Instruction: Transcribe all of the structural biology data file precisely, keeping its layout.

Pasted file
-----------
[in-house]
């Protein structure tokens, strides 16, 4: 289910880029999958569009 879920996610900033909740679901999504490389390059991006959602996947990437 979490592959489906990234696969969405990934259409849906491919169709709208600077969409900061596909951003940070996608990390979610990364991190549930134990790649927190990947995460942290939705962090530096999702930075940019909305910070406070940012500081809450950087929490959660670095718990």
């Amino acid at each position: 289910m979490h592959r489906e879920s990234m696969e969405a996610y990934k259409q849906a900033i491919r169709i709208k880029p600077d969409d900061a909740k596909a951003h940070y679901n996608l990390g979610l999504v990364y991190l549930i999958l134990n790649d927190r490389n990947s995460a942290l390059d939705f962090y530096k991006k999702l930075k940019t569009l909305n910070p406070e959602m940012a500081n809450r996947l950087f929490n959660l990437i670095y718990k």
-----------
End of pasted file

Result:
[in-house]
């Protein structure tokens, strides 16, 4: 289910880029999958569009 879920996610900033909740679901999504490389390059991006959602996947990437 979490592959489906990234696969969405990934259409849906491919169709709208600077969409900061596909951003940070996608990390979610990364991190549930134990790649927190990947995460942290939705962090530096999702930075940019909305910070406070940012500081809450950087929490959660670095718990």
């Amino acid at each position: 289910m979490h592959r489906e879920s990234m696969e969405a996610y990934k259409q849906a900033i491919r169709i709208k880029p600077d969409d900061a909740k596909a951003h940070y679901n996608l990390g979610l999504v990364y991190l549930i999958l134990n790649d927190r490389n990947s995460a942290l390059d939705f962090y530096k991006k999702l930075k940019t569009l909305n910070p406070e959602m940012a500081n809450r996947l950087f929490n959660l990437i670095y718990k």